Digital offers unions ways to reach out to workers that we’d find hard to access traditionally, due to hostile employers, geographical dispersion or limited organiser resources. It can also provide powerful practical tools for workers to network and organise. But the benefit can be all the greater when you combine the two.
It’s something that’s working well for the OUR Wal-Mart campaign in the US, as campaign director Dan Schlademan and Tim Lyons of Reveille Strategy told a group of UK trade unionists this week at the TUC.
Using an AI powered advice and community app called Work-It, they have made a calling card and member journey for the union that makes worker organising feasible even in a huge and anti-union employer like Wal-Mart.
It works in a circular way.
- First it seeks to engage workers online where they have problems. The app uses IBM’s Watson artificial intelligence engine to answer the majority of questions new contacts have about their work, from a growing knowledge bank. This stage helps them realise their work issues.
- It then offers workers a chance to connect with peers in other branches of the retailer. This helps reinforce that they’re not alone in feeling the effects of Wal-Mart’s employment model.
- A variety of “on-ramps to leadership” give workers a chance to step up and contribute in a way that suits them, as well as joining the organisation formally. Diversifying the ways that people can get involved means you get a lot more
- The new grassroots leaders then take roles that support the scaling of the campaign to bring in and support more workers. This might be answering questions that Watson can’t deal with yet (all the time growing its capabilities), moderating forums, or running local awareness and recruitment campaigns.
This gives this the network an additional strength, which has been crucial to its success. A centrally organised campaign could have been more easily shut down by Wal-Mart, who have spent millions on a combination of unionbusting, surveillance and PR around the campaign. But the campaign is now decentralised, and activity and leadership are able to flow around the whole network with much greater resilience.
This online to offline route represents a big opportunity in working at employers like Wal-Mart. Everyone has a smartphone. The atomisation many feel at work means workers are naturally going online to find support.
The key is to find low bar online asks and content that hook people in and then get them more closely engaged. Then they can move users offline to build action.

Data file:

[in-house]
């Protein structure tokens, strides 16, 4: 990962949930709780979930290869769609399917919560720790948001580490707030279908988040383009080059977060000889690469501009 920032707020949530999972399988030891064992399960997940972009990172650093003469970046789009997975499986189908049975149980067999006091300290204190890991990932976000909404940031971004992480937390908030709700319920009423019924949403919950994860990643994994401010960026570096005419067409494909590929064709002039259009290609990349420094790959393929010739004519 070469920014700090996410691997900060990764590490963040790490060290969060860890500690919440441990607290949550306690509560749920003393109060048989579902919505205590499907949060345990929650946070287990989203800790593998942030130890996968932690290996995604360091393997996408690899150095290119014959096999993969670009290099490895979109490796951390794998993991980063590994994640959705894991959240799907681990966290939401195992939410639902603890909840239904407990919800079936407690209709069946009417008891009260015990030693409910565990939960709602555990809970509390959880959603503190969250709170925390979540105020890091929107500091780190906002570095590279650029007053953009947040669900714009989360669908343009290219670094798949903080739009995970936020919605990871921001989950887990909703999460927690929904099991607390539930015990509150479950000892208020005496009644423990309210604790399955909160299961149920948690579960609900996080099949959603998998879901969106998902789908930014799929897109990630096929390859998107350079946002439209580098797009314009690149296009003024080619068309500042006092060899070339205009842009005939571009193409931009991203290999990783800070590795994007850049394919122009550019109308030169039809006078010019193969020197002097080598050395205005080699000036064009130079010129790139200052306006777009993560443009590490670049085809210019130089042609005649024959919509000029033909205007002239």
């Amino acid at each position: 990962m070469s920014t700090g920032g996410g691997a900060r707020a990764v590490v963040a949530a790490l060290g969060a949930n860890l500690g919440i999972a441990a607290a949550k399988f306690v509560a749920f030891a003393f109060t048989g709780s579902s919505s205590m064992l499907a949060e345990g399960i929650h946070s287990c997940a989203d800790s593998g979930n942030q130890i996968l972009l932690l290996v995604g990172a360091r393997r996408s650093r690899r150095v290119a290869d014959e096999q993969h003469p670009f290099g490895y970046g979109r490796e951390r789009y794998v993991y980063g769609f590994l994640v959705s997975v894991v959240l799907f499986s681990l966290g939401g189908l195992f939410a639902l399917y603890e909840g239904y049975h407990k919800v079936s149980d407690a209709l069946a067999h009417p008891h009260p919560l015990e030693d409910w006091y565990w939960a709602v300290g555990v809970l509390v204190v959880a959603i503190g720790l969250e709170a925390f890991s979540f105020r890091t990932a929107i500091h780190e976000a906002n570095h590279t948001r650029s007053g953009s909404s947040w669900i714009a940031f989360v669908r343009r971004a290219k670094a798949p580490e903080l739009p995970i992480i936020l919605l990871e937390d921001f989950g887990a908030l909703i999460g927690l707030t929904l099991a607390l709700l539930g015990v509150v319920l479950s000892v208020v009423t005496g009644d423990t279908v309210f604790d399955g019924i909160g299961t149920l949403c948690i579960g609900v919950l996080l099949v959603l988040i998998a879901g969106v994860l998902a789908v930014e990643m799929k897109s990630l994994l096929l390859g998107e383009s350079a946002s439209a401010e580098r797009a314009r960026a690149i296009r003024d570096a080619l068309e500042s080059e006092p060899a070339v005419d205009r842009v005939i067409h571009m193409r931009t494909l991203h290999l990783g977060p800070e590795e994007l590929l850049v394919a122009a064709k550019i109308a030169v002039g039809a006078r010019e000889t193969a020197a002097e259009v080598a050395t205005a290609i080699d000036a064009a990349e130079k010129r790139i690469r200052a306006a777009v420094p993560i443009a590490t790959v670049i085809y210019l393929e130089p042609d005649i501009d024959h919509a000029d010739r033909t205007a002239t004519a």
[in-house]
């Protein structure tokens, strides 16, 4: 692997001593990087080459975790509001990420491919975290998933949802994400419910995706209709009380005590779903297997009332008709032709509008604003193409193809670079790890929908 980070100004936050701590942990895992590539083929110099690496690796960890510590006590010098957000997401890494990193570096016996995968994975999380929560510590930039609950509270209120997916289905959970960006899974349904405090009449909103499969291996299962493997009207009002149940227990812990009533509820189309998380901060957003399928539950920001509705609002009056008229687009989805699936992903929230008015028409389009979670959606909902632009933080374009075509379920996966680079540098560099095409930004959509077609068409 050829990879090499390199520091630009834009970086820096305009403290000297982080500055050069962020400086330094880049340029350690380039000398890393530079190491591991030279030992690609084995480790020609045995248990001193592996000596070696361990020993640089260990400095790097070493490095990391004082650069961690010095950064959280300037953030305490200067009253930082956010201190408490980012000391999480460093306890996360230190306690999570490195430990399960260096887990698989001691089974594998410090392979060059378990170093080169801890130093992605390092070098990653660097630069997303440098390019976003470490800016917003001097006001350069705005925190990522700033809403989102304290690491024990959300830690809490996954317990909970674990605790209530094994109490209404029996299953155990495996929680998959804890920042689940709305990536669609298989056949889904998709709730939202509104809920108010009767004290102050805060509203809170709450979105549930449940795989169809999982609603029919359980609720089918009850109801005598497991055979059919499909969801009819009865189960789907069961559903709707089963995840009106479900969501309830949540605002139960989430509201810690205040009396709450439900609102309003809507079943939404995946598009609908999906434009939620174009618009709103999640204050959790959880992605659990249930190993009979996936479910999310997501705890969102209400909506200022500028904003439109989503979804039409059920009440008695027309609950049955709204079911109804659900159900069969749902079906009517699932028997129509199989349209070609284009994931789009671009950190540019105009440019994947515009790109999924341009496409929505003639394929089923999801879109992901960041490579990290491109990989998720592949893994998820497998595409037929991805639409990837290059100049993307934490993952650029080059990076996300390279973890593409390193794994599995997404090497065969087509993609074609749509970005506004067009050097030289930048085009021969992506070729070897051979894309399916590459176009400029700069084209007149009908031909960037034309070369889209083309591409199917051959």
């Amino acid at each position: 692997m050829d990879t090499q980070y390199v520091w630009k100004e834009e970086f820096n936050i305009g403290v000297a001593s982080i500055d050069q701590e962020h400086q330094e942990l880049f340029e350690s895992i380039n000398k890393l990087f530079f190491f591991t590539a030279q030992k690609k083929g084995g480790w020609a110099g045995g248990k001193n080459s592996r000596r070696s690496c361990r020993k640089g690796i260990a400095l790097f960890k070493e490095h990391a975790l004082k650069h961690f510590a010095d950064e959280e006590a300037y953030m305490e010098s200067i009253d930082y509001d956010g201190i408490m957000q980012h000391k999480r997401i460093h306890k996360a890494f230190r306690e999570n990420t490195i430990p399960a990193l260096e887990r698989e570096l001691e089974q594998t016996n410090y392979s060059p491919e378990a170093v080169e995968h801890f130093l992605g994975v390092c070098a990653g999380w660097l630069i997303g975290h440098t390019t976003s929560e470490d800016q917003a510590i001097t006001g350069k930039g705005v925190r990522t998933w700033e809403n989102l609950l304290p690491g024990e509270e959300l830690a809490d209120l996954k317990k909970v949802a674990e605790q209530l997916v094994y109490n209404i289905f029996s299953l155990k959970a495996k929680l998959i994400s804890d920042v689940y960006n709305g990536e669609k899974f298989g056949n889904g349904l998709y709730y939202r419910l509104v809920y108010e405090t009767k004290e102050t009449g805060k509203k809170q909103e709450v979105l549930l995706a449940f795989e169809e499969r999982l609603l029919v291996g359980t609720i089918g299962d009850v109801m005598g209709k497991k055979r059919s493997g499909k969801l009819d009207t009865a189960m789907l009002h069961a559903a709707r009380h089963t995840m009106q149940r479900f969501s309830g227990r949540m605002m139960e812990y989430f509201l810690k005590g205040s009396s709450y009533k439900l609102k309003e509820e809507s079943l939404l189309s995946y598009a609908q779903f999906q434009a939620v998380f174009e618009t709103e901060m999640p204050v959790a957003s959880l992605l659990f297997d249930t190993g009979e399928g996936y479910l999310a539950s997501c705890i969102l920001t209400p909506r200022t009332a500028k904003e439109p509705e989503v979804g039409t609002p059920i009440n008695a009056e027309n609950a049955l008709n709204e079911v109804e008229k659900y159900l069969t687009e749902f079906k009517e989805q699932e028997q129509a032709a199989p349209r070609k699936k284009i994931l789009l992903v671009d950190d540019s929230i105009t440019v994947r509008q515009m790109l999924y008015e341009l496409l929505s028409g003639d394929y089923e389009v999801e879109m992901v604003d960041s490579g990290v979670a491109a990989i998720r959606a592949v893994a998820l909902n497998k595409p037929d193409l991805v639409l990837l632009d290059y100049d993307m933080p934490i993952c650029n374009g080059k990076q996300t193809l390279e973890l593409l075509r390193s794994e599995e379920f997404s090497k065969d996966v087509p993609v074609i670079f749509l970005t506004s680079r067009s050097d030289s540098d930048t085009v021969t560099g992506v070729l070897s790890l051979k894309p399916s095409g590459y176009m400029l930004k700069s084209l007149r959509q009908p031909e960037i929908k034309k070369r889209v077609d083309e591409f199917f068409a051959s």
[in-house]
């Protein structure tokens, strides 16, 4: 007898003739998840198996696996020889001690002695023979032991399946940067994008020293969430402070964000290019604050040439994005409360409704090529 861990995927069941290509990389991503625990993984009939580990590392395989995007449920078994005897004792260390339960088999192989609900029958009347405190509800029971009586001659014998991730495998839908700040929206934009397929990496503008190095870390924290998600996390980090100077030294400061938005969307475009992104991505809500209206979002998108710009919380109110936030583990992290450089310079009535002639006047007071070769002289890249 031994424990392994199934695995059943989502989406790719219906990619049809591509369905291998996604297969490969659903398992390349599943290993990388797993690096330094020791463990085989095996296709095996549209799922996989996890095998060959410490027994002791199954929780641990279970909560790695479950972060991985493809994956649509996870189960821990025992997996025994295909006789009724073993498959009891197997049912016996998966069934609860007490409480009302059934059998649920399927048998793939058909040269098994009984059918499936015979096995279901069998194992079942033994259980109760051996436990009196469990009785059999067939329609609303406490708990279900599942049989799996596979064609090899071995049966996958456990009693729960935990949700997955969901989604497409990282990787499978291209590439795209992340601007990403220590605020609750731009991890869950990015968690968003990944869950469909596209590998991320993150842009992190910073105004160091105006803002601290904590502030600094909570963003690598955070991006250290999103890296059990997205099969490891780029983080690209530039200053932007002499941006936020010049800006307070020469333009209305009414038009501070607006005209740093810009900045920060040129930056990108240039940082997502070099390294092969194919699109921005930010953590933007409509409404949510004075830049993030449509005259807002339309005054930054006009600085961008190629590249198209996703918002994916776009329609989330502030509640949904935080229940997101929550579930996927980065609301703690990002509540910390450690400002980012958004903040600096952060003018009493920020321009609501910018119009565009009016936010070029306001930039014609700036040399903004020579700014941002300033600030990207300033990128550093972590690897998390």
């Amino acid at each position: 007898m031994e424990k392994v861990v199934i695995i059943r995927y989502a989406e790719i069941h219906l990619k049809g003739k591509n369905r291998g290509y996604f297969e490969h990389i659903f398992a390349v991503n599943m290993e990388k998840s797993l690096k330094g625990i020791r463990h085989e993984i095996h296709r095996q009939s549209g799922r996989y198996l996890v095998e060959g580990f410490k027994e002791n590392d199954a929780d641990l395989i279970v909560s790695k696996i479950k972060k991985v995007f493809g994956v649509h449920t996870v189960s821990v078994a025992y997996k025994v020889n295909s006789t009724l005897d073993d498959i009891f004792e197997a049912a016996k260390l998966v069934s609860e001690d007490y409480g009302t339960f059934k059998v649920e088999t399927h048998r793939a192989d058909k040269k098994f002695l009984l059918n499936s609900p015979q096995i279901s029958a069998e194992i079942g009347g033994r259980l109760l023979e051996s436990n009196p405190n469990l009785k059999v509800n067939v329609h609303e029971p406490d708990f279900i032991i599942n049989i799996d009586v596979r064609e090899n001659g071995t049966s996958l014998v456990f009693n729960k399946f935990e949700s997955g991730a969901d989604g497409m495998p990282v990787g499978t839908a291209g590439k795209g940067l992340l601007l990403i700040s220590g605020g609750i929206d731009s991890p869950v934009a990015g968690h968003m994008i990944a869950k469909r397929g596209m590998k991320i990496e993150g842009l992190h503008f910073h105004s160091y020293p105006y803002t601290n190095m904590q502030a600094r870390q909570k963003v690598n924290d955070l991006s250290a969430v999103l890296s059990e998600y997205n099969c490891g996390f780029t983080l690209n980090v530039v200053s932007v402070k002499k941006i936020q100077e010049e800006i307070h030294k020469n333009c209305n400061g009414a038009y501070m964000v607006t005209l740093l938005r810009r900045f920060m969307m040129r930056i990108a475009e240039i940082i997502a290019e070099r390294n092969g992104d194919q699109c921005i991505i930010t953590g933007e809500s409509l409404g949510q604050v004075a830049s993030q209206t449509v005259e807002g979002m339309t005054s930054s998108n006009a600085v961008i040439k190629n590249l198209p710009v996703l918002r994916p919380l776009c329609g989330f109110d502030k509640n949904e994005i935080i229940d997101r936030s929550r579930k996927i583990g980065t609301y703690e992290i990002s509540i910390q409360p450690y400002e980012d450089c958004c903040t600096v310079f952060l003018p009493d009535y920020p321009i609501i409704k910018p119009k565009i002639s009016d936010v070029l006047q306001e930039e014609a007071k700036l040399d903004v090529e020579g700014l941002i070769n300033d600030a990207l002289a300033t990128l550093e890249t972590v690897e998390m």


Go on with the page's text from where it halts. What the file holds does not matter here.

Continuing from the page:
This also focuses the resources of the organisation. Organisers don’t have much direct involvement with workers coming in through the initial stages of the journey. The large numbers of workers entering the journey are still delivered real value – it wouldn’t work otherwise – but organiser time is a precious resource, so the AI and User-Generated Content help get workers to a stage where organisers are able to target their interventions to those they know will be more active and receptive.
The app came about as OUR Wal-Mart initially had success in growing their network purely through Facebook groups. They have hundreds of these – mostly closed and mostly grassroots-originated. They might be based around particular workplaces, but could as easily be about humour or lifestyle themes, uniting workers across stores. One popular one is about juicing for health for example. They help grassroots leaders use their own passions to engage with others, and they generate great content that the wider campaign can use across their social channels – far more authentically than centrally produced messaging.
Facebook is still their largest channel to reach out to new workers and promote the campaign, but they were concerned they needed to develop their own engagement tools, rather than relying solely on a 3rd party corporate service that they didn’t control.
And Work-It is now spreading out from the Wal-Mart campaign, with other union projects using the tool in the US and Australia, with discussions ongoing in other countries too. Some unions are choosing to use it as a member-only contact channel in organised workplaces. Others are using it more like the Wal-Mart model, as an initial engagement tool that can recruit people into membership.
Tim and Dan have developed project methodologies that help get new versions running and embedded more quickly – training up the AI and sourcing the content it needs to help it learn, and conducting remotely delivered war-room training programs to get organisers and grassroots leaders the skills and experience they need to run a campaign like this as quickly as possible.
It’s encouraging to see how well the principles behind OUR Wal-Mart are working in building scale and depth in the campaign membership. At the TUC, our work on our new engagement tool WorkSmart aims to make use of similar principles to find workers that have been hard for us to reach in the past, and get them active in workplace campaigns and unions. UK unions have a lot to learn from the work going on in the States and Australia, and we’ll be following their progress closely.
You can see slides from Tim’s presentations here, and download a useful research note on digital toolkits for campaigning and organising.